There is another peculiarity with this sin offering that we do not have with the previous sin offerings. This is the fat that is sacrificed and that is a soothing aroma to the LORD. While every sin is awful in God’s eye, and the Lord Jesus, when made sin, is awful in God’s eye, all God’s pleasures rest upon Him at the same time.

When we remember that God has been so dishonored by sin and that the Lord Jesus, through His work on the cross, has paid the price for it, then God is glorified in that same work. Through sin man has robbed the honor of God. The Lord Jesus has done everything – which the fat speaks of – to restore what He has not stolen, that is the honor of God (Psalms 69:4). Therefore, His work is a pleasant or soothing aroma.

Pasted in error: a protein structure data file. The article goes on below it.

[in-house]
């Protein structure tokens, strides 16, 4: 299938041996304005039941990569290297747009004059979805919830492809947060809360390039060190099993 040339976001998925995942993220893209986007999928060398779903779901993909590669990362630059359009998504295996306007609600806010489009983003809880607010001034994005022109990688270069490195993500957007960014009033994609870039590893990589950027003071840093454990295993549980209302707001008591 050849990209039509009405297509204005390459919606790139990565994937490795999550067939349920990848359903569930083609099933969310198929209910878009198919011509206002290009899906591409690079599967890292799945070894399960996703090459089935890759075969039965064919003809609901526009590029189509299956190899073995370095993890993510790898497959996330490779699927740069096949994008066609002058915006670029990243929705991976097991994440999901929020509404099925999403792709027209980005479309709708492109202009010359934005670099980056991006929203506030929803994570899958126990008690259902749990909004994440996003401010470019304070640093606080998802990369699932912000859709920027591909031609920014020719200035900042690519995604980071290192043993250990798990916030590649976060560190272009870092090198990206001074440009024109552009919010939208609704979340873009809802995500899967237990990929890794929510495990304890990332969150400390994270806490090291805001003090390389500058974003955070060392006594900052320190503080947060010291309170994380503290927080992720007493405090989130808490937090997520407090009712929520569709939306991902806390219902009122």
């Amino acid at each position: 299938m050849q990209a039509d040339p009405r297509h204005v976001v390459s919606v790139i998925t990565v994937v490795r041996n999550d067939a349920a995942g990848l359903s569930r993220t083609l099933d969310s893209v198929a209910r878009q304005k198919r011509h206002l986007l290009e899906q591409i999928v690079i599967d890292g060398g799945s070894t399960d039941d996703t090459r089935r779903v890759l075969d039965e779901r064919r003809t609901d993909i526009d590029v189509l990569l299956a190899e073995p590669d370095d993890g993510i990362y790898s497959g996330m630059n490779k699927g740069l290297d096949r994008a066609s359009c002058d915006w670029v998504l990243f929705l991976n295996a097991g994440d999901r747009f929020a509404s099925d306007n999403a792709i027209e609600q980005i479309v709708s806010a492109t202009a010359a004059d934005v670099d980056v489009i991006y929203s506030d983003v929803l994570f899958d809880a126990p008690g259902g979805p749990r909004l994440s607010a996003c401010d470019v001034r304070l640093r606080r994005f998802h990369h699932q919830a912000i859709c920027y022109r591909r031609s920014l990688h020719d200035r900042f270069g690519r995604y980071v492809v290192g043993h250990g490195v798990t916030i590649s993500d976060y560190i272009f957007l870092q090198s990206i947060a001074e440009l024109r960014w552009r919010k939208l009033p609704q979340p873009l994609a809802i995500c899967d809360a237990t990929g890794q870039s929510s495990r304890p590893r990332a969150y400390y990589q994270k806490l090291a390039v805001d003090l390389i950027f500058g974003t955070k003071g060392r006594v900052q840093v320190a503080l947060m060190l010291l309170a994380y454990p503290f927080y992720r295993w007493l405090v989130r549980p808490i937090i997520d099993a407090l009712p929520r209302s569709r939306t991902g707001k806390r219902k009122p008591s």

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Kingcomments on the Whole Bible © 2021 Author: G. de Koning. All rights reserved. Used with the permission of the author
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Bibliographical Information
de Koning, Ger. Commentaar op Leviticus 4". "Kingcomments on the Whole Bible". https://www.studylight.org/commentaries/eng/kng/leviticus-4.html. 'Stichting Titus' / 'Stichting Uitgeverij Daniƫl', Zwolle, Nederland. 2021.